At least 23 children were killed in protests in Iran

At least 23 children were killed in demonstrations in Iran as a result of the violent intervention of the authorities. This once again shows that the authorities are doing everything they can to quell the protests.

Demonstrations erupted in Iran after the death of 22-year-old Gina Mohasa Amini on September 16, 2022. They developed into large protests across the country that many believe to be a major uprising against the Islamic Republic.

In a detailed statement, Amnesty International listed the names of 23 young victims of deadly violence during the protests between 20 and 30 September 2022. Among the victims were 20 boys between the ages of 11 and 17. and three girls between the ages of 16 and 17. Most of the boys were shot dead by security forces. Two boys were killed after being shot at close range with metal bullets, and three girls and a boy died after being beaten to death by security forces.

16% of deaths are children

Children make up 16 percent of the total number of protesters and bystanders killed by Amnesty International. The organization has so far confirmed the names and details of 144 men, women and children killed by Iranian security forces between 19 September and 3 October 2022, including people whose names Amnesty International has been able to identify. The organization believes the true death toll may be higher and continues to investigate.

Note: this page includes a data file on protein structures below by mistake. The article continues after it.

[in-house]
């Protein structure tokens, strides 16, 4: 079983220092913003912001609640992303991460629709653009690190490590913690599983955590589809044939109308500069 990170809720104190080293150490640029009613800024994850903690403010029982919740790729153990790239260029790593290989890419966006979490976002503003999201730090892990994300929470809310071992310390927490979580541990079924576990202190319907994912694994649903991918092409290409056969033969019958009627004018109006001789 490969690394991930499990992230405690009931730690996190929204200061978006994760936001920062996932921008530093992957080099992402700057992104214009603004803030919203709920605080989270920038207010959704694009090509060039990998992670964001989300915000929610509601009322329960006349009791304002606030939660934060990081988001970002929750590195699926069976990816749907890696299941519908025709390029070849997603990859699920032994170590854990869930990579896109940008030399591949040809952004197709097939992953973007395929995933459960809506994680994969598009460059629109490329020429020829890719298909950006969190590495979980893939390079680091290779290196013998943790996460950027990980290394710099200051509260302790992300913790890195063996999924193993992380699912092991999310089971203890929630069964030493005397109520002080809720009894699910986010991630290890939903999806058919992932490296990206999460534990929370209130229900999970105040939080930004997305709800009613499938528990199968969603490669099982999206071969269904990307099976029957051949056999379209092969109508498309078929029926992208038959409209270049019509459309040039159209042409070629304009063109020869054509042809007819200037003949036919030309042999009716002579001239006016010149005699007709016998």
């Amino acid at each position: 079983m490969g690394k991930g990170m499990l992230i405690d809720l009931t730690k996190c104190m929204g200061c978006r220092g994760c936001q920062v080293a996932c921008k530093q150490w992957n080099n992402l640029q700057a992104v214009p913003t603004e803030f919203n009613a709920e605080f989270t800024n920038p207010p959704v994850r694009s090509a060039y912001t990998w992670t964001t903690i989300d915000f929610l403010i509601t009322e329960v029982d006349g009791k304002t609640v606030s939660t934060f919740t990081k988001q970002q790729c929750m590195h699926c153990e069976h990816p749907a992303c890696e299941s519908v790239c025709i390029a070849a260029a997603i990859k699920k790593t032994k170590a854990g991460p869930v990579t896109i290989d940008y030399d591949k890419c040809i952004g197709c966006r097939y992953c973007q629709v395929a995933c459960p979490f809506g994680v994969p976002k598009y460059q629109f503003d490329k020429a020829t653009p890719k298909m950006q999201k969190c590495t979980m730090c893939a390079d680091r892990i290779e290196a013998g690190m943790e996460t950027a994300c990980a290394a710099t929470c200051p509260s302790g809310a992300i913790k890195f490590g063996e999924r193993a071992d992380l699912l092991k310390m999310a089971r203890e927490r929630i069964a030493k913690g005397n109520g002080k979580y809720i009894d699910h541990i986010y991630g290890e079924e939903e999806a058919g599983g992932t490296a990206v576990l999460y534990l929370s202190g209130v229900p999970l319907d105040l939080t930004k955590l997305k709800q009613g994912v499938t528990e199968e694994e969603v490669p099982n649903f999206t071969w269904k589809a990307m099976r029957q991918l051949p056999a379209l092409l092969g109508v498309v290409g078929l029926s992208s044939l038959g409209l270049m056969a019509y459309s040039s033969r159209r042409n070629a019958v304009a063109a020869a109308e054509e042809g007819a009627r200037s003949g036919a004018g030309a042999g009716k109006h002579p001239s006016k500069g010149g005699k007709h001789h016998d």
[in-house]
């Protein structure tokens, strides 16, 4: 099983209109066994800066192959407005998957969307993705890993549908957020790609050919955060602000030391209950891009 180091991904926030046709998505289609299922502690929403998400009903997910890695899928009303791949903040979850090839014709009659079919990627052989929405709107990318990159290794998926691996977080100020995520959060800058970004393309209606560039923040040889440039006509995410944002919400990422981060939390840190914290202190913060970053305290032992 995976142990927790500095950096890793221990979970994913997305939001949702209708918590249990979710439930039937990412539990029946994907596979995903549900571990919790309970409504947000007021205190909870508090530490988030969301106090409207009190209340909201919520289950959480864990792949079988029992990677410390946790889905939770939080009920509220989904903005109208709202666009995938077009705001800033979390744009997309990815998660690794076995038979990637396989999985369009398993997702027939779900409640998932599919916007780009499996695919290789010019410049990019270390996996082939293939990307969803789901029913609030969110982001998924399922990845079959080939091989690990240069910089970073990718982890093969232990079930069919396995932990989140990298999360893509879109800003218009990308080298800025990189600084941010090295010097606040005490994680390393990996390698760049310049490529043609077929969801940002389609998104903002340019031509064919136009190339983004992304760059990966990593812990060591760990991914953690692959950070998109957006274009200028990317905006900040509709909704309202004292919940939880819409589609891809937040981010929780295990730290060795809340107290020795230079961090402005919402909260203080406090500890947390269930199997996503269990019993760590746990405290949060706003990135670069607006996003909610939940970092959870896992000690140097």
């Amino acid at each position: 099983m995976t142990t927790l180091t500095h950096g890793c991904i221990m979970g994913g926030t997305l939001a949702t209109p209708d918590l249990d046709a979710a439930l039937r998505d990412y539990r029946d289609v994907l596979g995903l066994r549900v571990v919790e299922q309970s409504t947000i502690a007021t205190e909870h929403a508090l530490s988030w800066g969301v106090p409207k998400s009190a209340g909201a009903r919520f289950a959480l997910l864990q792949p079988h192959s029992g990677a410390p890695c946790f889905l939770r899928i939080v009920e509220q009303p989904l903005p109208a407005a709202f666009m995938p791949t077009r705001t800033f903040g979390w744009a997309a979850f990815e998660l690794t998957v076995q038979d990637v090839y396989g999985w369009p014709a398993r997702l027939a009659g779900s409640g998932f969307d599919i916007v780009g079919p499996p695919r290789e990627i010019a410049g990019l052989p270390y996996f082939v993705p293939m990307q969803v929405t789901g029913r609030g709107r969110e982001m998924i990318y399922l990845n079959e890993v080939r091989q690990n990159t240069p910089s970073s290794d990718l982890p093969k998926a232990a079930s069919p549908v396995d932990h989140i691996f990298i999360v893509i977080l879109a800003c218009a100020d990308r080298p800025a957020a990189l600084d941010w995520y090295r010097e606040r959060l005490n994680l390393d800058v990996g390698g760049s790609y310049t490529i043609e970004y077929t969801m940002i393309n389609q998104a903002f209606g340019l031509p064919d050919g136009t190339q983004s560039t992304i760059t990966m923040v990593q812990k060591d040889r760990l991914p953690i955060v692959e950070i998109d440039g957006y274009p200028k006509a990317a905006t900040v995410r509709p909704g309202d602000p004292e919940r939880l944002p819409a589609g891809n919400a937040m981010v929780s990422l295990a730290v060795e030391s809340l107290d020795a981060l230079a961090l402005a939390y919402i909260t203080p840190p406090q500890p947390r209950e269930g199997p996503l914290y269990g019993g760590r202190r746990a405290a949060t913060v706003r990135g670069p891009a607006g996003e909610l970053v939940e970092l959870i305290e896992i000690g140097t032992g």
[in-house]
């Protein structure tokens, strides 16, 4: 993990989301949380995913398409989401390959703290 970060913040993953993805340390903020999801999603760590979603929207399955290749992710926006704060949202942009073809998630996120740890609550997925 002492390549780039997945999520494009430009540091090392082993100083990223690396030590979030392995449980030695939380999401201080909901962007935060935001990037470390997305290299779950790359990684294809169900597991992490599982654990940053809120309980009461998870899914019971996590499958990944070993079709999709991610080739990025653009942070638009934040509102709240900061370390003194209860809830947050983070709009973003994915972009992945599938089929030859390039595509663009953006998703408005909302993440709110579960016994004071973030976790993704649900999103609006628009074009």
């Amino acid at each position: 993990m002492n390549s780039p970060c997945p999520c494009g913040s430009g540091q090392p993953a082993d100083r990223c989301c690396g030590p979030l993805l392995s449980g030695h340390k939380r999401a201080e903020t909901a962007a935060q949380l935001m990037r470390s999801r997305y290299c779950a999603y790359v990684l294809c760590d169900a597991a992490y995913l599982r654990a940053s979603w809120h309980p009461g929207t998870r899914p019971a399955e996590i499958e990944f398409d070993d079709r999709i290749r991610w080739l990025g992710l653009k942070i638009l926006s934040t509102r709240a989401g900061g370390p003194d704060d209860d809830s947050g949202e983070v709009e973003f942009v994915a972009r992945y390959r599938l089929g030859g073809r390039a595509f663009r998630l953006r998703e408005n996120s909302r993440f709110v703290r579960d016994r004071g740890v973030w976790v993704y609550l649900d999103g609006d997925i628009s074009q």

Iranian security forces have already killed at least 23 children in an attempt to break the spirit of resistance among the country’s brave youth. If the international community was a person, what would it have looked like in the eyes of these children and their parents? Heba Morayef of Amnesty International said he would be ashamed of not taking action against these systematic crimes and gross human rights violations committed with impunity by the Iranian authorities.

“The Iranian authorities are ignoring all calls to stop this unlawful use of force and those responsible for the unlawful killing, enforced disappearance, torture and ill-treatment of protesters, bystanders, and detainees. The price of this systematic impunity is being paid in human lives, including children. Member states of the Human Rights Council of the The United Nations will hold a special session soon and adopt a resolution to launch independent investigations into Iran.”

Ten of the young victims belonged to the persecuted Baluch minority in Iran. They were killed by security forces in Sistan and Baluchestan provinces on the bloodiest day of protests, September 30. Evidence collected by Amnesty International shows that at least seven children were killed in Zahedan, with injuries to the heart, head or other vital organs.

According to reliable sources and audiovisual evidence, one of them, Jawad Boucheh, 11, was shot in the back of the head during a violent suppression of protests after Friday prayers outside a police station. The bullet exited his right cheek and left a large hole in his face.